Katie Oldham had an elaborate plan for getting noticed by prospective employers. She set up her website and had cupcakes made with an "edible icing QR code on top." Then she found contact information for key people at the magazines where she would like to work. Next, she prepared cards explaining the QR code, her goal, and how to contact her.
When someone scanned a cupcake with a smartphone, they’d be directed to her website. The rest of her plan was supposed to go like this:
Whilst enjoying the amazing cupcakes, they can have a read through the website, which has what I am looking for (summer internship) and sections for my CV, Personal Statement, links to Scarphelia here, and examples of work that I have done online and in journalism... They are so wowed with my creative and cheeky way of applying for work experience that they call me straight away and invite me for an interview. Or at least... that's the plan!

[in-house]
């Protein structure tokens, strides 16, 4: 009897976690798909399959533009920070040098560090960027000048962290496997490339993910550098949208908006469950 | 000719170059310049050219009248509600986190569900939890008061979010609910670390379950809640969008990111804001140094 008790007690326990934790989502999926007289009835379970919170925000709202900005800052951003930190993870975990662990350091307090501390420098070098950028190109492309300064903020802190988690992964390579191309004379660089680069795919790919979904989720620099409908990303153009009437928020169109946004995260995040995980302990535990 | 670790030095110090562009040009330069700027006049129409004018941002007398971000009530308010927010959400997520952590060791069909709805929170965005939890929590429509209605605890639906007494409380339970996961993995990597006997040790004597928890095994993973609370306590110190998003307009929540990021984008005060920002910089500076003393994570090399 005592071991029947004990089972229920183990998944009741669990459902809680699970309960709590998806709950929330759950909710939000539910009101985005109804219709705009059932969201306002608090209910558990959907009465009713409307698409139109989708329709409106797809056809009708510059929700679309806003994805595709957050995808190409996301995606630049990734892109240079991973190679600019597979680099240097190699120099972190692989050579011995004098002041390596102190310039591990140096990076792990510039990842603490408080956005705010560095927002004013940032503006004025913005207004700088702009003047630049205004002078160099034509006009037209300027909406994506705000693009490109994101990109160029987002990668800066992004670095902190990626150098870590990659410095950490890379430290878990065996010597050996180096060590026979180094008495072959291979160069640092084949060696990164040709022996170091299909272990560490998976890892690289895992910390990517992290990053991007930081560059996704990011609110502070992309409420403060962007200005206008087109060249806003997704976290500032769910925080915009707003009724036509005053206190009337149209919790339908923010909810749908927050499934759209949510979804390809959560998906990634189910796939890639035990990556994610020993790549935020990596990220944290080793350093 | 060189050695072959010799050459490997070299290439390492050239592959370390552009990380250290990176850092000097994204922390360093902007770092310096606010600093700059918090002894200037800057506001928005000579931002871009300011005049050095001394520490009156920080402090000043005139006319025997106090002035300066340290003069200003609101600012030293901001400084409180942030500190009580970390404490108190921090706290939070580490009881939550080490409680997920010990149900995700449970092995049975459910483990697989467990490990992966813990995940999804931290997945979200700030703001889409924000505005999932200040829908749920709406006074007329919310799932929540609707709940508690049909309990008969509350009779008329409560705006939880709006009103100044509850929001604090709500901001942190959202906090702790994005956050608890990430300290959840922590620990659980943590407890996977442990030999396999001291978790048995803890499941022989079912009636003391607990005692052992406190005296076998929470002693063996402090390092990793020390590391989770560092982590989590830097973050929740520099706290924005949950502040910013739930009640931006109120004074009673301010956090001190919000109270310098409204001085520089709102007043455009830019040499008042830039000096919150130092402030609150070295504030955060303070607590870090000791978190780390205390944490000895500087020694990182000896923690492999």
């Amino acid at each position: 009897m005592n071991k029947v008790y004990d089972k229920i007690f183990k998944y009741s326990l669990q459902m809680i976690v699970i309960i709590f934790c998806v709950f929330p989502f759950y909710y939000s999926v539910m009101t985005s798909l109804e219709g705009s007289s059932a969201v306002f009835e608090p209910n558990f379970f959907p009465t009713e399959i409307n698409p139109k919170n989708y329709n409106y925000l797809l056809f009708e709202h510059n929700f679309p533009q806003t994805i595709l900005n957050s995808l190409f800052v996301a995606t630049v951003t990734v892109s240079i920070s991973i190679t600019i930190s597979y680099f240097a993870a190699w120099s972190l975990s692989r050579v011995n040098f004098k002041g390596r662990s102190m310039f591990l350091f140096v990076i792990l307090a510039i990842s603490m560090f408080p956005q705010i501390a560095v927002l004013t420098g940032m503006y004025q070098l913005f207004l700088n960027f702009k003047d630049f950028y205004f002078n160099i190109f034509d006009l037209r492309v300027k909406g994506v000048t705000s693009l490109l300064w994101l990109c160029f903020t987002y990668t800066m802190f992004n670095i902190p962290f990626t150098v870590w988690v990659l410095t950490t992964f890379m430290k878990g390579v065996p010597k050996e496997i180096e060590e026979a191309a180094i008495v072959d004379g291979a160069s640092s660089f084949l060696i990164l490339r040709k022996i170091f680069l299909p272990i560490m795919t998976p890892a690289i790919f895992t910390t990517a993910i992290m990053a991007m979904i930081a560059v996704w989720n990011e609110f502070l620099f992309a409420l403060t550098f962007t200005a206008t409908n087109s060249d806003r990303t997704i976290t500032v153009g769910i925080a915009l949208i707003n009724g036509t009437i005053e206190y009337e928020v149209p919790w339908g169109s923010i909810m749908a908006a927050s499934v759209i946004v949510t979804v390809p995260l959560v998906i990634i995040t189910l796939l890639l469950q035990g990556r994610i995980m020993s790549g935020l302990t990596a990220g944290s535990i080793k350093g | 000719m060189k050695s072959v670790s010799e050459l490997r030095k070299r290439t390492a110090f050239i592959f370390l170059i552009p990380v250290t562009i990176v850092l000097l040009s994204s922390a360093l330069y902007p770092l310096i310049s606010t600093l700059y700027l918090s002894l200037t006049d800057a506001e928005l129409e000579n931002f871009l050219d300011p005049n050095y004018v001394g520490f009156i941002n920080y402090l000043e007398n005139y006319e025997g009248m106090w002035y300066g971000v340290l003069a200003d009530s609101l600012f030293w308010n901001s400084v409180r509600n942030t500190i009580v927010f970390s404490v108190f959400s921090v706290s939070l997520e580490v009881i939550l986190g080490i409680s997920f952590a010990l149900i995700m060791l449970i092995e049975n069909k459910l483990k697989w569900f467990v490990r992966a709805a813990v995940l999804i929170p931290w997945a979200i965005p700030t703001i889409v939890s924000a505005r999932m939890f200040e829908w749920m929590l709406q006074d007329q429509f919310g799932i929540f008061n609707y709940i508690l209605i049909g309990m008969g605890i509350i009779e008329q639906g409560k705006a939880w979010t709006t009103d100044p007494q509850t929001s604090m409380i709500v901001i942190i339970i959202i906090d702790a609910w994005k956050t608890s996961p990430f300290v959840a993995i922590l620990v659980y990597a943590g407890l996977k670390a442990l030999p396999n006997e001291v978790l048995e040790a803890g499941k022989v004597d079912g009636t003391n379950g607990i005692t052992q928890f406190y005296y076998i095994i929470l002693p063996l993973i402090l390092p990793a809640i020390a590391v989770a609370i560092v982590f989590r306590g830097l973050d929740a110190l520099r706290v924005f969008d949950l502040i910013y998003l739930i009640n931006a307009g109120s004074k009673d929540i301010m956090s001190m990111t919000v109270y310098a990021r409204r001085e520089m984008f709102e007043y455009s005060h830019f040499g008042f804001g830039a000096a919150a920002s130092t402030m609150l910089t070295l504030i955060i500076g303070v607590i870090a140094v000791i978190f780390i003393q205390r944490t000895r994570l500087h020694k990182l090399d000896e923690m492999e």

She went to London to hand-deliver the cupcakes -- and landed an internship at Cosmopolitan, according to a later report on WiseBread.
5. Make a Video Game Resume
Alexander J. Velicky went to incredible effort to get a job with Bethesda Game Studios, reports Forbes. He spent 2,000 hours creating a mod called "Falskaar" for "Skyrim," one of Bethesda's most popular games. Among other features, it added 25 hours of play time.
Velicky explained that, "The best way to show Bethesda Game Studios that I want a job there and should be hired is to create content that meets the standards of their incredible development team."